Pope Alexander III

12th-century Pope

Pope Alexander III (Latin: Alexander Tertius; c. 1100 – 30 August 1181), born Orlando Bandinelli,[1] was an Italian priest of the Roman Catholic Church and the 171st Pope was Pope from 1159 to 1181.[2]

Alexander III
B-Alexander III1.jpg
Papacy began7 September 1159
Papacy ended30 August 1181
PredecessorPope Adrian IV
SuccessorPope Lucius III
Personal details
Birth nameOrlando Bandinelli
Bornc. 1100
Died(1181-08-30)August 30, 1181
Other popes named Alexander

Early lifeEdit

He was born in Siena. He was a member of the Bandinelli family.[3]


In 1150, Pope Eugene III made Bandinelli a Cardinal.[3]


Cardinal Bandinelli was elected pope on September 7, 1159; and he chose the name Alexander III.[3] His papacy was disputed by Antipope Victor IV,[4] Antipope Paschal III, Antipope Calixtus III and Antipope Innocent III.[5]

Pope Alexander was involved in Italian and European political disputes.[3]

Alexander's support for Thomas Becket, the Archbishop of Canterbury, did not resolve conflicts with the Henry II of England. After Becket was murdered, Alexander canonized him. [6]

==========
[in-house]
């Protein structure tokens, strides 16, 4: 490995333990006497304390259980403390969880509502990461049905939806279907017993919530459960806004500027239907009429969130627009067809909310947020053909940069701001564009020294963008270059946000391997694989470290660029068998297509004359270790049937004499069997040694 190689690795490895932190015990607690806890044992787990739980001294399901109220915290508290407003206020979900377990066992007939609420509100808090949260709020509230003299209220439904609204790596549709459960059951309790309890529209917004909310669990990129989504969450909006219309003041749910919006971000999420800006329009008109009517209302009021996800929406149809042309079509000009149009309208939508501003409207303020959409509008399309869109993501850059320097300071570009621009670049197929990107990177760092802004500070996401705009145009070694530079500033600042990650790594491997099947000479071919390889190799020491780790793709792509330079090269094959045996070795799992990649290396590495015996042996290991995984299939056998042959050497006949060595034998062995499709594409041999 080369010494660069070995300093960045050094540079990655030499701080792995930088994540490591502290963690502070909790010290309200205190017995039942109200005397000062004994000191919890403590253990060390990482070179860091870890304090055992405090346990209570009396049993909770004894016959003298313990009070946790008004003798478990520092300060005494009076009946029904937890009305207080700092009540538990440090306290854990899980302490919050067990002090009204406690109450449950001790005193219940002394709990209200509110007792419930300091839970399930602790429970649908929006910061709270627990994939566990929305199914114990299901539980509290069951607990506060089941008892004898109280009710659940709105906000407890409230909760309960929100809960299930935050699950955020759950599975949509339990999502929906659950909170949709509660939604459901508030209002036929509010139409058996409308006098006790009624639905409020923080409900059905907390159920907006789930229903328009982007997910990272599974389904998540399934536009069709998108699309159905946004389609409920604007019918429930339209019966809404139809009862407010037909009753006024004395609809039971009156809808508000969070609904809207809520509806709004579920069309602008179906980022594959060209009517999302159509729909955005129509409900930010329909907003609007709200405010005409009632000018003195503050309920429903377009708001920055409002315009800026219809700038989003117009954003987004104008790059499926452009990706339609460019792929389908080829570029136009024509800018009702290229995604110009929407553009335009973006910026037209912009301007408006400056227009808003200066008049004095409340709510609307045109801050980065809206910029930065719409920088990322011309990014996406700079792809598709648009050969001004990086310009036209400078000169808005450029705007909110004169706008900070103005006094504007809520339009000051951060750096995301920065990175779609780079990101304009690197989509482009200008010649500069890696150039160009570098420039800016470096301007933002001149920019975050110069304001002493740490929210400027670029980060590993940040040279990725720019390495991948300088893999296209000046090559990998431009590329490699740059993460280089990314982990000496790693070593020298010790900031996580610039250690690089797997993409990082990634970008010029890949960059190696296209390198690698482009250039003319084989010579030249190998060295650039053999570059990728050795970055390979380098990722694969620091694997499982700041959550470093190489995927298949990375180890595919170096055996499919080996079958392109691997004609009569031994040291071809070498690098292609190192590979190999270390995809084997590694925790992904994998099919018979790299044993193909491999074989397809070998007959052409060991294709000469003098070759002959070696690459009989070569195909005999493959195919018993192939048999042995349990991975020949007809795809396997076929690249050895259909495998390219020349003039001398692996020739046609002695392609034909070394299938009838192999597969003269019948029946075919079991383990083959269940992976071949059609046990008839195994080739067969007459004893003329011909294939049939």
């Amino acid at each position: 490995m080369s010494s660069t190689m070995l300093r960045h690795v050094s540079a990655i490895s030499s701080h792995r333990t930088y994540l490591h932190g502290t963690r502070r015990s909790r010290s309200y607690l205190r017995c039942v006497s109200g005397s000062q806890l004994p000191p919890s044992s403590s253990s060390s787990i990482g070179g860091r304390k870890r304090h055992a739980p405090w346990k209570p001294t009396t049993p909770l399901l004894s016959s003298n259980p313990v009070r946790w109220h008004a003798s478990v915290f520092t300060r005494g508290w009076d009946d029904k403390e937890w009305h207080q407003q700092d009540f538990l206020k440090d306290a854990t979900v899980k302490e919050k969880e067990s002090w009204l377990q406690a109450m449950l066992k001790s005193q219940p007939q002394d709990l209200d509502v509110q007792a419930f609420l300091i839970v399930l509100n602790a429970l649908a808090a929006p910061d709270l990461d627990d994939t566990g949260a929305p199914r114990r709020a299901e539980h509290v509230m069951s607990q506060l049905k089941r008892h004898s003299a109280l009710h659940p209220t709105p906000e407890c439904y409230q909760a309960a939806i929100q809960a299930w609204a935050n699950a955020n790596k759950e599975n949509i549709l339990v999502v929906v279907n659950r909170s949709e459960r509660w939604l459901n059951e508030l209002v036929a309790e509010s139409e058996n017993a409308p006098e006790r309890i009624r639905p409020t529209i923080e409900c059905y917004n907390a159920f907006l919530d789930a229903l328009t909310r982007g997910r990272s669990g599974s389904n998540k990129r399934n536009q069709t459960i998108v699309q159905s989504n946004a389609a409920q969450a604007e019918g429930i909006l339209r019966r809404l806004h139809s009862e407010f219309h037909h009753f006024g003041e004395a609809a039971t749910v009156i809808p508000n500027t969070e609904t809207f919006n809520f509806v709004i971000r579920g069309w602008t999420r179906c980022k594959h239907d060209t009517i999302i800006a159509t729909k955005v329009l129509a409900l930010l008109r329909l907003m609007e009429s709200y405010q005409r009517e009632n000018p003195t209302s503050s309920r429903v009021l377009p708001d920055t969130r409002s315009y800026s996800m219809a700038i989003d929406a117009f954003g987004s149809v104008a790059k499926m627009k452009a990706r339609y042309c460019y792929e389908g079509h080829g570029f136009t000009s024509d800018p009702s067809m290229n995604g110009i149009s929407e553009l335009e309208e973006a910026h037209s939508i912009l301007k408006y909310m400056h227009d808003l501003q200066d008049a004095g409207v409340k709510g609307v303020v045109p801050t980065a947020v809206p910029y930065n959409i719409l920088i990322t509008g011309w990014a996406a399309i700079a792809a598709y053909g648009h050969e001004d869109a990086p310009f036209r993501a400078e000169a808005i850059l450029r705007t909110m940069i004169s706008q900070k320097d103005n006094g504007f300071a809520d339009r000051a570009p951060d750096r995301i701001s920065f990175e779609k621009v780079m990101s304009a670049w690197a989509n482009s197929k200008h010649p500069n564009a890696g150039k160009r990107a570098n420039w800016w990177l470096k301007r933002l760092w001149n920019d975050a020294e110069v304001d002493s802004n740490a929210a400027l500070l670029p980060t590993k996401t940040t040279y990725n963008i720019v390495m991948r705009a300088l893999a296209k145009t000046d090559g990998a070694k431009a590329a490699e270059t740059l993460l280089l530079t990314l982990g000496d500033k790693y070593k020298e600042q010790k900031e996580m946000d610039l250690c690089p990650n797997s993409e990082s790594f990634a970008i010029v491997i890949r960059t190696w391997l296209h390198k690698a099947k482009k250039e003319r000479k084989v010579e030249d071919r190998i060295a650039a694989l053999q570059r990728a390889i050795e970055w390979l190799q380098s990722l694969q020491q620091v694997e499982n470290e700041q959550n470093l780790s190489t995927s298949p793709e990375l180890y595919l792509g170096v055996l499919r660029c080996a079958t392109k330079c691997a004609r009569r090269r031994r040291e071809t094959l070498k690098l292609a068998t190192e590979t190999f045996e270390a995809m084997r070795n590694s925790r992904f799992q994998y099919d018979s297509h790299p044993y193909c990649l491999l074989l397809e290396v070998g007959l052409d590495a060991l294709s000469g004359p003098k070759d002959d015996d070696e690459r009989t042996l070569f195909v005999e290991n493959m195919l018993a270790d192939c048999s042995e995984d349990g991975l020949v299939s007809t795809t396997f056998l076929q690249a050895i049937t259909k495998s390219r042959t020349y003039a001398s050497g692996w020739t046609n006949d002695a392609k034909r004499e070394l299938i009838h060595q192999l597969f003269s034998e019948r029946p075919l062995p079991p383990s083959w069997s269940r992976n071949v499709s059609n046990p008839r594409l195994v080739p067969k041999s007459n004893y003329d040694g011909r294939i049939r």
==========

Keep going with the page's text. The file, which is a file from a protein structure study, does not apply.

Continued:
Related pagesEdit


Emblem of the popes
  1. Also known as Rolando or Roland of Siena
  2. "List of Popes," Catholic Encyclopedia (2009); retrieved 2011-11-3.
  3. 3.0 3.1 3.2 3.3 "Pope Alexander III", Catholic Encyclopedia; retrieved 2011-11-16.
  4. Louis-Marie de Lahaye vicomte de Cormenin (1846). The Public and Private History of the Popes of Rome: From the Earliest Period to the Present Time, Including the History of Saints, Martyrs, Fathers of the Church, Religious Orders, Cardinals, Inquisitions, Schisms, and the Great Reformers. James M. Campbell. pp. 435–447.
  5. Chisholm, Hugh (1910). The Encyclopaedia Britannica: A Dictionary of Arts, Sciences, Literature and General Information. Encyclopaedia Britannica. p. 553.
  6. Penny Cyclopaedia of the Society for the Diffusion of Useful Knowledge. C. Knight. 1833. p. 304.

Other websitesEdit

  Media related to Alexander III at Wikimedia Commons

Preceded by
Adrian IV
Succeeded by
Lucius III